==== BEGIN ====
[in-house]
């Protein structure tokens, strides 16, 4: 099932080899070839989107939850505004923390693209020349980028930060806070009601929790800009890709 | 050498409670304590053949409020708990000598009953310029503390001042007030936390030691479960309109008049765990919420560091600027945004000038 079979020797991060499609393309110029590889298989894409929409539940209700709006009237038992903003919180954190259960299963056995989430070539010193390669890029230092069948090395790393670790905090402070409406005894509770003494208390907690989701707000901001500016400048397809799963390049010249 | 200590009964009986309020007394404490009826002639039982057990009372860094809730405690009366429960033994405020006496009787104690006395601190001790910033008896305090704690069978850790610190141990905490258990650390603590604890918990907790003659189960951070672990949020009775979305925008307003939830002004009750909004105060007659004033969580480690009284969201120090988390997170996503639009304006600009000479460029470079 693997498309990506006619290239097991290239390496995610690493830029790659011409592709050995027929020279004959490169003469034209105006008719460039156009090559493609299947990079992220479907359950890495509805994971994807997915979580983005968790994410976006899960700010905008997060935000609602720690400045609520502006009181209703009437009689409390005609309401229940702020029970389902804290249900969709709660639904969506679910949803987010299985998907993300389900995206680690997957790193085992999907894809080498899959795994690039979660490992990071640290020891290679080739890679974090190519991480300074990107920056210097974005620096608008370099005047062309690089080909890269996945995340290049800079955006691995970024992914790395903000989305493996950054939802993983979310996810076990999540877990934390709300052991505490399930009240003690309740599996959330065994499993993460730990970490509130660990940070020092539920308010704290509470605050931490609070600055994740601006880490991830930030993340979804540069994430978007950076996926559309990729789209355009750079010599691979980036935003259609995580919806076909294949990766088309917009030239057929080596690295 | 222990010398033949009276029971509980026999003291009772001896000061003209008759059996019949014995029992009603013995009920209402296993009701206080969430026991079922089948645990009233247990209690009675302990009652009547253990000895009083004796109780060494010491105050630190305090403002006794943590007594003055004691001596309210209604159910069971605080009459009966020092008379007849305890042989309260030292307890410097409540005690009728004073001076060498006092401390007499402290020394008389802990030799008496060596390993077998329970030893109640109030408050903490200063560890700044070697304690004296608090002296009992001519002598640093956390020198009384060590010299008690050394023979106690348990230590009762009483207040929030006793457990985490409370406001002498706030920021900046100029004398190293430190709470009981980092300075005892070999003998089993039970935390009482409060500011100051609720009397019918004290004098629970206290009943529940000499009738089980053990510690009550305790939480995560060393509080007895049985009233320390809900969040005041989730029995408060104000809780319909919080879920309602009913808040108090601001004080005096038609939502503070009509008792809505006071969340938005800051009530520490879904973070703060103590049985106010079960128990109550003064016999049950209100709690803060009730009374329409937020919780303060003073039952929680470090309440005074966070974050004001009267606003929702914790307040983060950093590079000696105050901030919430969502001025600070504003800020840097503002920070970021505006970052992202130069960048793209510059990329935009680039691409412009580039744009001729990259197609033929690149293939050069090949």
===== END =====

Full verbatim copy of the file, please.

[in-house]
């Protein structure tokens, strides 16, 4: 099932080899070839989107939850505004923390693209020349980028930060806070009601929790800009890709 | 050498409670304590053949409020708990000598009953310029503390001042007030936390030691479960309109008049765990919420560091600027945004000038 079979020797991060499609393309110029590889298989894409929409539940209700709006009237038992903003919180954190259960299963056995989430070539010193390669890029230092069948090395790393670790905090402070409406005894509770003494208390907690989701707000901001500016400048397809799963390049010249 | 200590009964009986309020007394404490009826002639039982057990009372860094809730405690009366429960033994405020006496009787104690006395601190001790910033008896305090704690069978850790610190141990905490258990650390603590604890918990907790003659189960951070672990949020009775979305925008307003939830002004009750909004105060007659004033969580480690009284969201120090988390997170996503639009304006600009000479460029470079 693997498309990506006619290239097991290239390496995610690493830029790659011409592709050995027929020279004959490169003469034209105006008719460039156009090559493609299947990079992220479907359950890495509805994971994807997915979580983005968790994410976006899960700010905008997060935000609602720690400045609520502006009181209703009437009689409390005609309401229940702020029970389902804290249900969709709660639904969506679910949803987010299985998907993300389900995206680690997957790193085992999907894809080498899959795994690039979660490992990071640290020891290679080739890679974090190519991480300074990107920056210097974005620096608008370099005047062309690089080909890269996945995340290049800079955006691995970024992914790395903000989305493996950054939802993983979310996810076990999540877990934390709300052991505490399930009240003690309740599996959330065994499993993460730990970490509130660990940070020092539920308010704290509470605050931490609070600055994740601006880490991830930030993340979804540069994430978007950076996926559309990729789209355009750079010599691979980036935003259609995580919806076909294949990766088309917009030239057929080596690295 | 222990010398033949009276029971509980026999003291009772001896000061003209008759059996019949014995029992009603013995009920209402296993009701206080969430026991079922089948645990009233247990209690009675302990009652009547253990000895009083004796109780060494010491105050630190305090403002006794943590007594003055004691001596309210209604159910069971605080009459009966020092008379007849305890042989309260030292307890410097409540005690009728004073001076060498006092401390007499402290020394008389802990030799008496060596390993077998329970030893109640109030408050903490200063560890700044070697304690004296608090002296009992001519002598640093956390020198009384060590010299008690050394023979106690348990230590009762009483207040929030006793457990985490409370406001002498706030920021900046100029004398190293430190709470009981980092300075005892070999003998089993039970935390009482409060500011100051609720009397019918004290004098629970206290009943529940000499009738089980053990510690009550305790939480995560060393509080007895049985009233320390809900969040005041989730029995408060104000809780319909919080879920309602009913808040108090601001004080005096038609939502503070009509008792809505006071969340938005800051009530520490879904973070703060103590049985106010079960128990109550003064016999049950209100709690803060009730009374329409937020919780303060003073039952929680470090309440005074966070974050004001009267606003929702914790307040983060950093590079000696105050901030919430969502001025600070504003800020840097503002920070970021505006970052992202130069960048793209510059990329935009680039691409412009580039744009001729990259197609033929690149293939050069090949």